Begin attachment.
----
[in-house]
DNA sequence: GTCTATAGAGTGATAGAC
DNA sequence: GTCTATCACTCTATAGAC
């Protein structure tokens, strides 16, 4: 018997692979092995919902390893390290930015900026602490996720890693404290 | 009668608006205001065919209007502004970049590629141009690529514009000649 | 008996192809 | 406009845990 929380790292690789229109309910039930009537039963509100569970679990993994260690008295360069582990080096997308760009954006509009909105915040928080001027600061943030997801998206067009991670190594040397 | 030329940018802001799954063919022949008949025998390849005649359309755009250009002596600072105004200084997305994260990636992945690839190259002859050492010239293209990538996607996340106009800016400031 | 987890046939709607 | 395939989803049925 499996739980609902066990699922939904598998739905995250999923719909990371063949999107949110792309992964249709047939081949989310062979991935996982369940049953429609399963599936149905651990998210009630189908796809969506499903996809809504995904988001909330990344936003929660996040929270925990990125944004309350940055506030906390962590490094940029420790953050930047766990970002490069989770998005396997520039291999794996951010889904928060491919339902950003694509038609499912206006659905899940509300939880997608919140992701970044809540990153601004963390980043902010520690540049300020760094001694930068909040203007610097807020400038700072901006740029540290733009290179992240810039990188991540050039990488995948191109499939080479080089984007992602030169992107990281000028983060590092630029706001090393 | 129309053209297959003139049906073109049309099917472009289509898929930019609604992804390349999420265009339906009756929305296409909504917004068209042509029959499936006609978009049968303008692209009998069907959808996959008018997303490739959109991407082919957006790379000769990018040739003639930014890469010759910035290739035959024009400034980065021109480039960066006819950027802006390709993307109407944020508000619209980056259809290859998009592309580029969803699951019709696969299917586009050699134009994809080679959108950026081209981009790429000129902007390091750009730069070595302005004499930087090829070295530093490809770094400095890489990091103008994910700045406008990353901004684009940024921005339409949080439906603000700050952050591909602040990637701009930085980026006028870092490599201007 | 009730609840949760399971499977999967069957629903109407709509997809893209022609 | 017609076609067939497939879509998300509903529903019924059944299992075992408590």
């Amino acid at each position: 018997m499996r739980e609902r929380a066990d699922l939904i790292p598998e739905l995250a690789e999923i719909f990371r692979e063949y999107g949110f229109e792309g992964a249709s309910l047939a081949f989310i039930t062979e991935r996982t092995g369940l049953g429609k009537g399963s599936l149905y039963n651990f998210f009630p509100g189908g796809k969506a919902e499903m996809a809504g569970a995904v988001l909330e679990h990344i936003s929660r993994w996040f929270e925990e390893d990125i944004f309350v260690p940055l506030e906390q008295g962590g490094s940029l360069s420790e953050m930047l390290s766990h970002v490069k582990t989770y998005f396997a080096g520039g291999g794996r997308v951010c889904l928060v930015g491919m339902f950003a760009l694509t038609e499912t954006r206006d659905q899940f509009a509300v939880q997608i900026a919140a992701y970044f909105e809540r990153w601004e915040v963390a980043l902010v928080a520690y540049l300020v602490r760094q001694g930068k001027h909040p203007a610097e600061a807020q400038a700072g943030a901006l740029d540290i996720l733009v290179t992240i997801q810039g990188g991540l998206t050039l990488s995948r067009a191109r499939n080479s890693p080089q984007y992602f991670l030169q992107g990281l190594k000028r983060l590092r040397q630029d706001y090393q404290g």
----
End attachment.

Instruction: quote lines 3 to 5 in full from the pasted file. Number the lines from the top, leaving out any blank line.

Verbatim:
DNA sequence: GTCTATCACTCTATAGAC
């Protein structure tokens, strides 16, 4: 018997692979092995919902390893390290930015900026602490996720890693404290 | 009668608006205001065919209007502004970049590629141009690529514009000649 | 008996192809 | 406009845990 929380790292690789229109309910039930009537039963509100569970679990993994260690008295360069582990080096997308760009954006509009909105915040928080001027600061943030997801998206067009991670190594040397 | 030329940018802001799954063919022949008949025998390849005649359309755009250009002596600072105004200084997305994260990636992945690839190259002859050492010239293209990538996607996340106009800016400031 | 987890046939709607 | 395939989803049925 499996739980609902066990699922939904598998739905995250999923719909990371063949999107949110792309992964249709047939081949989310062979991935996982369940049953429609399963599936149905651990998210009630189908796809969506499903996809809504995904988001909330990344936003929660996040929270925990990125944004309350940055506030906390962590490094940029420790953050930047766990970002490069989770998005396997520039291999794996951010889904928060491919339902950003694509038609499912206006659905899940509300939880997608919140992701970044809540990153601004963390980043902010520690540049300020760094001694930068909040203007610097807020400038700072901006740029540290733009290179992240810039990188991540050039990488995948191109499939080479080089984007992602030169992107990281000028983060590092630029706001090393 | 129309053209297959003139049906073109049309099917472009289509898929930019609604992804390349999420265009339906009756929305296409909504917004068209042509029959499936006609978009049968303008692209009998069907959808996959008018997303490739959109991407082919957006790379000769990018040739003639930014890469010759910035290739035959024009400034980065021109480039960066006819950027802006390709993307109407944020508000619209980056259809290859998009592309580029969803699951019709696969299917586009050699134009994809080679959108950026081209981009790429000129902007390091750009730069070595302005004499930087090829070295530093490809770094400095890489990091103008994910700045406008990353901004684009940024921005339409949080439906603000700050952050591909602040990637701009930085980026006028870092490599201007 | 009730609840949760399971499977999967069957629903109407709509997809893209022609 | 017609076609067939497939879509998300509903529903019924059944299992075992408590």
């Amino acid at each position: 018997m499996r739980e609902r929380a066990d699922l939904i790292p598998e739905l995250a690789e999923i719909f990371r692979e063949y999107g949110f229109e792309g992964a249709s309910l047939a081949f989310i039930t062979e991935r996982t092995g369940l049953g429609k009537g399963s599936l149905y039963n651990f998210f009630p509100g189908g796809k969506a919902e499903m996809a809504g569970a995904v988001l909330e679990h990344i936003s929660r993994w996040f929270e925990e390893d990125i944004f309350v260690p940055l506030e906390q008295g962590g490094s940029l360069s420790e953050m930047l390290s766990h970002v490069k582990t989770y998005f396997a080096g520039g291999g794996r997308v951010c889904l928060v930015g491919m339902f950003a760009l694509t038609e499912t954006r206006d659905q899940f509009a509300v939880q997608i900026a919140a992701y970044f909105e809540r990153w601004e915040v963390a980043l902010v928080a520690y540049l300020v602490r760094q001694g930068k001027h909040p203007a610097e600061a807020q400038a700072g943030a901006l740029d540290i996720l733009v290179t992240i997801q810039g990188g991540l998206t050039l990488s995948r067009a191109r499939n080479s890693p080089q984007y992602f991670l030169q992107g990281l190594k000028r983060l590092r040397q630029d706001y090393q404290g």